The next night was erev Rosh Hashanah. Or, the start of the holiday. I was by myself for services at the synagogue that night. A chair next to me was vacant, which I think was because the person on the other side of it wanted a place for her High Holiday prayer book or machzor. (Usually there are 2 different ones, one for Rosh Hashanah, and the other for Yom Kippur.) Also, they gave us various handouts and stuff. Anyways, it felt a little weird, but understandable. One of the edges of that chair was missing a 'cap', so it was really sharp. I didn't think much of it, and every time I bent over to grab my purse or get something from my tallit bag, I ended up cutting my arm on it. Took me a while to realize that was happening. Kind of disturbing.:iconwtfukplz:I should have told them about it. 

The congregation managed to get the new machzors from the Reform movement. This is the very fist High Holidays that they've ever been used for. So, a lot of congregations are excited about it. Apparently, the Rosh Hashanah ones are gold in color, and the Yom Kippur ones are silver. Interesting. There are already quite a lot of interesting new meditations, interpretations, and poems. The shofar part of the service is more interwoven throughout the rest of the service. It was pretty nice. 

It was nice to see people I hadn't seen in a long time. Some were new faces, too. There was a big dessert oneg (lit. 'delight'. Essentially a social after services. Usually with food, and maybe singing) afterwards like usual for Rosh Hashanah. Some congregations make it a potluck, but this synagogue has some members that volunteer to help make it each year. So, it's already provided. There was a big round challah with chocolate chips (round for many reasons. One being the cyclical nature of the year), a huge sheet cake (chocolate with a raspberry filling), apples and honey (for a sweet new year, most people eat this during the holiday), a honey cake (didn't get around to it. Interesting that there was only one this year. My mom used to make an amazing one. Maybe I should try to make it in the future?:iconheroamericaplz:), brownies, melon, etc. There were so many things to eat, I tried to eat off to the side so I could eat it quickly. People found me anyways.:iconusaplz:Someone new wanted to talk to me a lot. She was very nice, but once we got to really talking, the cantor (who's studying to be a rabbi and who I've known for years), decided to join us. When I talk to people I tend to only focus on the conversation.:iconhongkong-wantsursoul:Makes it really hard to eat stuff at the same time. I got through most of it before I had to leave, so it was ok. I like talking to others, just not when I'm about to eat some great desserts...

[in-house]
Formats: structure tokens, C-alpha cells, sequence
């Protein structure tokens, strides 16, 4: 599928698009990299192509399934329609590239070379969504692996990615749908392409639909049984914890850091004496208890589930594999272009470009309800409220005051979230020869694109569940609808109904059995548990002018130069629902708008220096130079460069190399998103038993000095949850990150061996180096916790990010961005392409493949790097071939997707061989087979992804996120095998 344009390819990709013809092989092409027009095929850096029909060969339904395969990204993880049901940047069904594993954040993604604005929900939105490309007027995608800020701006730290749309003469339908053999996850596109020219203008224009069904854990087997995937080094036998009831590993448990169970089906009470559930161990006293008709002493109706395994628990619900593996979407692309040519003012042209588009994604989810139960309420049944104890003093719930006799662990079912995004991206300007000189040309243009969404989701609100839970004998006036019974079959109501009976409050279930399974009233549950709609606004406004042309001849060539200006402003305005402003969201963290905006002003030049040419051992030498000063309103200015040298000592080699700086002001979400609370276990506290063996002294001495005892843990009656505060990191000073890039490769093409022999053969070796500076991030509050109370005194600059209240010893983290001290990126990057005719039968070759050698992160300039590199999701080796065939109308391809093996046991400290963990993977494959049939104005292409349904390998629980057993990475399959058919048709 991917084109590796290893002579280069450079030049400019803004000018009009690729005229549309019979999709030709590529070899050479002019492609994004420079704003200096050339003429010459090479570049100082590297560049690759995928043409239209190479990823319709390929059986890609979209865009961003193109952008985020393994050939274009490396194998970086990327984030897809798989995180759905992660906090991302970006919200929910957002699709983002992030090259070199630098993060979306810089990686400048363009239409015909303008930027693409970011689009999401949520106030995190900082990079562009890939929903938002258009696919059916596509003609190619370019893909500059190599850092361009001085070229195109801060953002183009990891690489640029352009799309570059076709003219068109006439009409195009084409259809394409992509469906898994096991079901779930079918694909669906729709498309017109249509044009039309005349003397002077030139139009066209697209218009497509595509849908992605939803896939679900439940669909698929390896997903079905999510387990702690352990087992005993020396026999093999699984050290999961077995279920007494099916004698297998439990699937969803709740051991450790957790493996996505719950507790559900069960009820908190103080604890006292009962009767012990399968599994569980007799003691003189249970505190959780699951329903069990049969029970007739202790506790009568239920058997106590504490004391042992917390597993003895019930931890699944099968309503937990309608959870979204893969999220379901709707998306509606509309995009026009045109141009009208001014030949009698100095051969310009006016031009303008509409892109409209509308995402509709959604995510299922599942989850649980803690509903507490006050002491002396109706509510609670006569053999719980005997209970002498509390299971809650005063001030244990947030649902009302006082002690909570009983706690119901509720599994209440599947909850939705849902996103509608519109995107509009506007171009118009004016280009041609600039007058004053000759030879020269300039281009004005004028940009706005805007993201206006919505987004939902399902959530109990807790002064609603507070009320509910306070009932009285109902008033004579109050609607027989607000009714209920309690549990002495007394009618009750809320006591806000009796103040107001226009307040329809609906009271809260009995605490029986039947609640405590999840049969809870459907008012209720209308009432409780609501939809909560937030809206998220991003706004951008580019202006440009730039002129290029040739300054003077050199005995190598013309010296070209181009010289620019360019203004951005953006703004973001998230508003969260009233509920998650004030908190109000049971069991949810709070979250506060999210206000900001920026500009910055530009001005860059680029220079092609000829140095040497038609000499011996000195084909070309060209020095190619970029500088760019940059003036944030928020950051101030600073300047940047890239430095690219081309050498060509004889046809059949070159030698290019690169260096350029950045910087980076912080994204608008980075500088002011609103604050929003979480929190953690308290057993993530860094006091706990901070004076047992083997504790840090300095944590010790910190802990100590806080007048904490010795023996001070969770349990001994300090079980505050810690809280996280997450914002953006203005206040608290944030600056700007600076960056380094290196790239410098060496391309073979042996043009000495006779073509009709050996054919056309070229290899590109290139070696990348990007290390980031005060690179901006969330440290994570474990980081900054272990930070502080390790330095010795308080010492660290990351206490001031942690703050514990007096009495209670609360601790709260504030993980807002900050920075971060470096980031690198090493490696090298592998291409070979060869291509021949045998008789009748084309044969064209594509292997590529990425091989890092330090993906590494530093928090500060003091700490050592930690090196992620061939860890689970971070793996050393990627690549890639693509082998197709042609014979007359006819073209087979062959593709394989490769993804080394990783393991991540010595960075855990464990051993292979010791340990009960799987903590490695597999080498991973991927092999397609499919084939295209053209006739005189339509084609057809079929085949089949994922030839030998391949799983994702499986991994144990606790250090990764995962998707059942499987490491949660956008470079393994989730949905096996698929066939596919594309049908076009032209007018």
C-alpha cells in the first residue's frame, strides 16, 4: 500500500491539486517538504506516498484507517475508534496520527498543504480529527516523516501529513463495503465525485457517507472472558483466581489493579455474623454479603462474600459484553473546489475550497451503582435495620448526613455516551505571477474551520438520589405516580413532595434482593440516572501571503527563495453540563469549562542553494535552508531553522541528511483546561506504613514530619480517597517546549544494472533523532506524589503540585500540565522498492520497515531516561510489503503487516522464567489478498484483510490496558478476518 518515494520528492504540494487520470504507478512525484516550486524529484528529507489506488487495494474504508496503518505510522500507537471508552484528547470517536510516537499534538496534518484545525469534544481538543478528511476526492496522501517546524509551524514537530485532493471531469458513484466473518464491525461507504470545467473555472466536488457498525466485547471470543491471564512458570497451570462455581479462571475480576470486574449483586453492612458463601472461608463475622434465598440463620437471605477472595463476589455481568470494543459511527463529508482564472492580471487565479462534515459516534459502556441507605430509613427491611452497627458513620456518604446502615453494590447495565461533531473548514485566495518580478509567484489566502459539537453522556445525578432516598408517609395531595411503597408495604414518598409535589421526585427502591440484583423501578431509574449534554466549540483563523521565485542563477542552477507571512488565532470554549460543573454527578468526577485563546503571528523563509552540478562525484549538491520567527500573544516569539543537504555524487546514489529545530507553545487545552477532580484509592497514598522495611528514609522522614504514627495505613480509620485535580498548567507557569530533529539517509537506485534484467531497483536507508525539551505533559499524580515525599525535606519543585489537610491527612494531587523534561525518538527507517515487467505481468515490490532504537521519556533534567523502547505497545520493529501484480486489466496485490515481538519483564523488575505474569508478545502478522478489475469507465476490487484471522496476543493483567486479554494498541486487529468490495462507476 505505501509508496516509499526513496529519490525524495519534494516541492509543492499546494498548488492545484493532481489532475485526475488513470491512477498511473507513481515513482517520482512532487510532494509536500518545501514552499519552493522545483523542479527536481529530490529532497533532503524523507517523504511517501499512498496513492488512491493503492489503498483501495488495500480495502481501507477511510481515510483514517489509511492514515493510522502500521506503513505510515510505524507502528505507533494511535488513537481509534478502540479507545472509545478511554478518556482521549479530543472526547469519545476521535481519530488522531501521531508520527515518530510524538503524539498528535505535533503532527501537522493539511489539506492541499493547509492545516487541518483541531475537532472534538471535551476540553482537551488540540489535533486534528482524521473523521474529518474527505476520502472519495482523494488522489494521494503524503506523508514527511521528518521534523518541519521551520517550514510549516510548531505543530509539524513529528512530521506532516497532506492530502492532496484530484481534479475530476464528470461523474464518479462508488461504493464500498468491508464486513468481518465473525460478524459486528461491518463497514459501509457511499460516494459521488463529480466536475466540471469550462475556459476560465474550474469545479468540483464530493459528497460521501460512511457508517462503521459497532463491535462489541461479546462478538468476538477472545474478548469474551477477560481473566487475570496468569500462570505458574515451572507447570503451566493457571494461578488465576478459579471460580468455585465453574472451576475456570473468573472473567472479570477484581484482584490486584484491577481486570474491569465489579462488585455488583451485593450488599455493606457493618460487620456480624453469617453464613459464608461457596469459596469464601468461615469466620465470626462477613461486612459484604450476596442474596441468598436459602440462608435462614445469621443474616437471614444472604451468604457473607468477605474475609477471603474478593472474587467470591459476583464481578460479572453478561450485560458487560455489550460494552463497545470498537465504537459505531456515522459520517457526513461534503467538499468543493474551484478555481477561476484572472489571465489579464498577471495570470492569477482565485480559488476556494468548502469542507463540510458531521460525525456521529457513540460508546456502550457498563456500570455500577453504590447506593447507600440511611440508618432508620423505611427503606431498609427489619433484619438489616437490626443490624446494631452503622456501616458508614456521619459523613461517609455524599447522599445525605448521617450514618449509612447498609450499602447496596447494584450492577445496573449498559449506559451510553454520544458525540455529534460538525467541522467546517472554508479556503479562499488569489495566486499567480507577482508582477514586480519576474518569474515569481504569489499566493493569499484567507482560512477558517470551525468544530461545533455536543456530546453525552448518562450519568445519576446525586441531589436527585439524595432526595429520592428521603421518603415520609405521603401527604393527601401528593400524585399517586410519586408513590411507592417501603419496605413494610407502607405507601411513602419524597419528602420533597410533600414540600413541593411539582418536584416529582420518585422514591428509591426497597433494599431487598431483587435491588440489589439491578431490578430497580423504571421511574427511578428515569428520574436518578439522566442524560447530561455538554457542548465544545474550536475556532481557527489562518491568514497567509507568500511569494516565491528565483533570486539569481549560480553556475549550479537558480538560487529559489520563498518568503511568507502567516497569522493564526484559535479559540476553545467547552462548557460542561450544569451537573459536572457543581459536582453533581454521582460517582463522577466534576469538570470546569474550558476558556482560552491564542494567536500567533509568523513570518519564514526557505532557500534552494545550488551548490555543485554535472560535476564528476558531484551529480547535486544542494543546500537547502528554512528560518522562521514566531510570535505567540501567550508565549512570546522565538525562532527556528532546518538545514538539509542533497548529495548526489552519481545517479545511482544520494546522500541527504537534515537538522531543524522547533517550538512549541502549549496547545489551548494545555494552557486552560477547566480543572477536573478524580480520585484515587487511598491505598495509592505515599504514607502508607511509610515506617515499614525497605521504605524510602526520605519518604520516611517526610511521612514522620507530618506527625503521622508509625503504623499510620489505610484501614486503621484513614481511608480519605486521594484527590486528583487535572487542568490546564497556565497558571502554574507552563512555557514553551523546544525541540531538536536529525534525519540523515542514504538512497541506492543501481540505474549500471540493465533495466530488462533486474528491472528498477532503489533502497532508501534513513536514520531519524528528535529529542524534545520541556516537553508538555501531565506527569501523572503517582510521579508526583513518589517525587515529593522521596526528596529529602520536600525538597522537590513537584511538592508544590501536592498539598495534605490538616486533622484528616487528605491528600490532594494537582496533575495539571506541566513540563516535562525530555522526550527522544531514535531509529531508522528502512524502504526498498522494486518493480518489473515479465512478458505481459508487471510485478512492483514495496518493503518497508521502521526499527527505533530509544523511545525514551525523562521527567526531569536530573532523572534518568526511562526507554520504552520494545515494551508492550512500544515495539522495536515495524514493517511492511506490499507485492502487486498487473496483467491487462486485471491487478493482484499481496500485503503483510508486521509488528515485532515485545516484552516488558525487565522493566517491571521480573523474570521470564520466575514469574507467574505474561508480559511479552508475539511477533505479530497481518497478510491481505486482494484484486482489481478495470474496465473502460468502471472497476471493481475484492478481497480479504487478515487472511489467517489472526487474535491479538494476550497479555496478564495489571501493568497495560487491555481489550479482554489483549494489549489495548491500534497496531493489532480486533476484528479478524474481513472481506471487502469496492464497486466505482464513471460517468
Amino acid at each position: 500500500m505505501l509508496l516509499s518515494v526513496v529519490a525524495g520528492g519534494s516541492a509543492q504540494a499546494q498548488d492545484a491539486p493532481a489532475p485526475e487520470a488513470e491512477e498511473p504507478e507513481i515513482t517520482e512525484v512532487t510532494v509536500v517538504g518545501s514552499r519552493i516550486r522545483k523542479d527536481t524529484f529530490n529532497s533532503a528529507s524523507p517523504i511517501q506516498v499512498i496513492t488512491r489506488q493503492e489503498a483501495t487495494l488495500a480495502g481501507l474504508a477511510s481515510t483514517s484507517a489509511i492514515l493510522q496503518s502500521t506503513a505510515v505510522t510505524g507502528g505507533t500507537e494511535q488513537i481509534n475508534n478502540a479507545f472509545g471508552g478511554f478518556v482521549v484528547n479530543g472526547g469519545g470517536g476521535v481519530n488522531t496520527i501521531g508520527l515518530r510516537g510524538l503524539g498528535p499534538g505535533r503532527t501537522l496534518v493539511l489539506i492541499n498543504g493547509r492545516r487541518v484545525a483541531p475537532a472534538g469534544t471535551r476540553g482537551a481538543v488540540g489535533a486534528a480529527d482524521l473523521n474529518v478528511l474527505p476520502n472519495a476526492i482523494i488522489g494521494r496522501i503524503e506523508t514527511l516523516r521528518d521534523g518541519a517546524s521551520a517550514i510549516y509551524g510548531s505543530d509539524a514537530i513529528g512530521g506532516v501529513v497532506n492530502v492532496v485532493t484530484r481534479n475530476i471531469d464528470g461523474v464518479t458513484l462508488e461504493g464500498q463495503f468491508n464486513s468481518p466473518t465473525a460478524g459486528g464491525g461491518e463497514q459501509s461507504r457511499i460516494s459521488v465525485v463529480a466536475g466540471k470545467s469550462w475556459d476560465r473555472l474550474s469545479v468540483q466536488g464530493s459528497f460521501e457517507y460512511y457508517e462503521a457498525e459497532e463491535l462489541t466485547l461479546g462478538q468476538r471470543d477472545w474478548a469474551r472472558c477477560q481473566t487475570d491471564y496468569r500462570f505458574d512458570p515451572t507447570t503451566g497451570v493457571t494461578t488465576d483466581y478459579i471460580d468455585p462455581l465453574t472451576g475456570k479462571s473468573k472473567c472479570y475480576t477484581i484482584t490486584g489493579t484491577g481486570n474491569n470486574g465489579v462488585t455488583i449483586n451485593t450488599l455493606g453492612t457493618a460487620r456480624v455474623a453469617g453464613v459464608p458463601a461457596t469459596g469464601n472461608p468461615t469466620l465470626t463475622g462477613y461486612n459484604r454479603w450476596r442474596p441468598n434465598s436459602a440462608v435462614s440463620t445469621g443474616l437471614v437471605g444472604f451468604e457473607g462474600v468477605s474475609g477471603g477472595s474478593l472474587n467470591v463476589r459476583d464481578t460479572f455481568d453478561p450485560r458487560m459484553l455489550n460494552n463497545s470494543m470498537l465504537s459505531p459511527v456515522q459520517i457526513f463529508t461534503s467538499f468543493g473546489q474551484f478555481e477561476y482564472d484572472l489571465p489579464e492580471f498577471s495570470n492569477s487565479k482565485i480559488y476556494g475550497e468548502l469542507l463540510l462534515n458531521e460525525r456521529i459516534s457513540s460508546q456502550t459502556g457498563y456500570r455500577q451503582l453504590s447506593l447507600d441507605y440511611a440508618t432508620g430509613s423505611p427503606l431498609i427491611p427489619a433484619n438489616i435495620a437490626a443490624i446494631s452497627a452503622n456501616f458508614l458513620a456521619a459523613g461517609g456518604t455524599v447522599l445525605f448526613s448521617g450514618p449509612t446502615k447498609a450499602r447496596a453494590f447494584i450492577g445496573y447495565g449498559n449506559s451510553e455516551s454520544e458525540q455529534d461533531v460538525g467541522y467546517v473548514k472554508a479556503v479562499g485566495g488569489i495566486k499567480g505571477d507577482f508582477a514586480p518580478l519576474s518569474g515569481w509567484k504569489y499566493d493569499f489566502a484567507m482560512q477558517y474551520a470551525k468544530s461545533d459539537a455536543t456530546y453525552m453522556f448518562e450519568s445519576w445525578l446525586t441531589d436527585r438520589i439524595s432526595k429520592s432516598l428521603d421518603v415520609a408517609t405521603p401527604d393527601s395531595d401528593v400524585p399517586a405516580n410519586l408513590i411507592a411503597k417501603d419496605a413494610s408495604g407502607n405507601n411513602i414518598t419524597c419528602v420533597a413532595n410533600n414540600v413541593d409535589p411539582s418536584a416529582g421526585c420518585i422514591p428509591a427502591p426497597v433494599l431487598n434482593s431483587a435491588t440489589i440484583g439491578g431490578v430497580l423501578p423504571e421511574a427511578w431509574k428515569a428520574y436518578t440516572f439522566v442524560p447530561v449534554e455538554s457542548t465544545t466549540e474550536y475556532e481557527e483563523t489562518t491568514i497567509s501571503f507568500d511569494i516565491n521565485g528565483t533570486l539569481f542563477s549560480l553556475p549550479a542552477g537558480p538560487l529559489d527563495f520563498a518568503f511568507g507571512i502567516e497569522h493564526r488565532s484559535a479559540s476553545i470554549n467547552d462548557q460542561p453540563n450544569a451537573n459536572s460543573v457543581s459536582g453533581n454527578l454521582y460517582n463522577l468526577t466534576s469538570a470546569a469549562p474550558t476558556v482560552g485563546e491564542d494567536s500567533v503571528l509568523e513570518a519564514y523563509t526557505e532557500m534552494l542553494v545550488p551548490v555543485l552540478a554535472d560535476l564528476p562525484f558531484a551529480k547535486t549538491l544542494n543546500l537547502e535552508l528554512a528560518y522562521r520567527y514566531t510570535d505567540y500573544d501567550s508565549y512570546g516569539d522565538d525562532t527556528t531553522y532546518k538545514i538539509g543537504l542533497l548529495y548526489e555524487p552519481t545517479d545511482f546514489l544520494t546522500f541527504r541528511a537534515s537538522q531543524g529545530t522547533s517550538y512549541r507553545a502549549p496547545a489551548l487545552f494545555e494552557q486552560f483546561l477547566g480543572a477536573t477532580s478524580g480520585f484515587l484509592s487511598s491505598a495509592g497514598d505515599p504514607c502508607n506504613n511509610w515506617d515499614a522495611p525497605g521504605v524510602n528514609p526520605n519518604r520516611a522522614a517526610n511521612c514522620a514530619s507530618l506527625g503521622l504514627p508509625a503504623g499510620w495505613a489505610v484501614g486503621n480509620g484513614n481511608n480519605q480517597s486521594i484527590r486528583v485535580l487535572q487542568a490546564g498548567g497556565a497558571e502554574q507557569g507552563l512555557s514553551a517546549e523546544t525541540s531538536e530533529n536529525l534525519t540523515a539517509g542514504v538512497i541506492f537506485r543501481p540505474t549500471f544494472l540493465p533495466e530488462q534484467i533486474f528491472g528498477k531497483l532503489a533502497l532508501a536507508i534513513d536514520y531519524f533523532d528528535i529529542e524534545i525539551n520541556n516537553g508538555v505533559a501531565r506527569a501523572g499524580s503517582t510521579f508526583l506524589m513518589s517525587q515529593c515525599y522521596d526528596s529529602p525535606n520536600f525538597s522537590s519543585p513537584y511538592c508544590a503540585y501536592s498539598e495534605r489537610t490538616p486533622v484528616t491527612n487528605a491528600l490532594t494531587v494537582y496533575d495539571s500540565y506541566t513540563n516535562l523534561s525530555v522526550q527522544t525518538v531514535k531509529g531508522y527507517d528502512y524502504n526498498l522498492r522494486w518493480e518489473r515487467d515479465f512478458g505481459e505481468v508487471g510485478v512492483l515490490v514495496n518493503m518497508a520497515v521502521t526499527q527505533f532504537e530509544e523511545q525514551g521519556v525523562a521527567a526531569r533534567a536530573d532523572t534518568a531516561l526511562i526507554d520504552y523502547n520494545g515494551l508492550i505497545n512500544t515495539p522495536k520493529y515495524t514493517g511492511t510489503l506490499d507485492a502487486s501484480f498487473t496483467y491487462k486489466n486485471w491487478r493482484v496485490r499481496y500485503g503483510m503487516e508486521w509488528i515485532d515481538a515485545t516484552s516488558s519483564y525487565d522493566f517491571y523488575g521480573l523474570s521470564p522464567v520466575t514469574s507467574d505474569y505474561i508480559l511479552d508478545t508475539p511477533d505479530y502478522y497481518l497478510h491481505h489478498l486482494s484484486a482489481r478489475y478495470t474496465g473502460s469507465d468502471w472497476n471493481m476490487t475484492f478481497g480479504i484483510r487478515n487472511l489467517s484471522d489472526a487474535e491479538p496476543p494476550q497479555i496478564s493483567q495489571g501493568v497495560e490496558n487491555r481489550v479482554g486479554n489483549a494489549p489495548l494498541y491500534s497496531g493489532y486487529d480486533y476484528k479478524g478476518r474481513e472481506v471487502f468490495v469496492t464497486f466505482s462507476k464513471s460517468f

A couple I've known for a very long time, picked me up and we all went to services together the next day. They also picked up someone else who I've known for a little while. (Maybe 2 years?) It was her first time at this synagogue. In fact, it seems she hadn't been to any services at other synagogues for a long time. Maybe since she moved to the area. 

The 'morning' service ended at around 2:30pm. I wanted to do tashlich with the rest of the congregation, but realized it was really late.:iconlietplz:The couple that had driven me there didn't want to go because of that. Which makes sense. It would have been too long for myself without being able to eat something. I have to eat at certain times in order to take my pills, and regulate those meds in my system. So, we headed back the way we came. They needed to mail something at the post office, so I waited for that. 

The other person they had picked up, invited me to her place for lunch. She lives pretty close to where I am, so I thought why not? The only downside to that is she's not the best cook. Even though she seems to always be cooking. There have been several disasters in the past with what she makes. This time she made apricot jelly chicken thighs, kasha, had store-bought challah rolls, and cole slaw. I had lemonade with it. Ate lunch at about 3:15pm. The latest since I started the azathioprine. It was surprisingly pretty decent. The cole slaw was weird, but tolerable. It's been a long time since I've had kasha, and it was ok. She had made apple cake, but apparently forgot to serve it. She made a big deal about telling us how she might have messed it up. She made a big deal about telling us how whenever she boils eggs they fly right out of the pot...The sauce to the chicken overflowed onto the floor of the oven, resulting in a massive amount of smoke at one point. The fire alarms were all going off for a while. Hurt my ears.:icondisgusted-hongkong: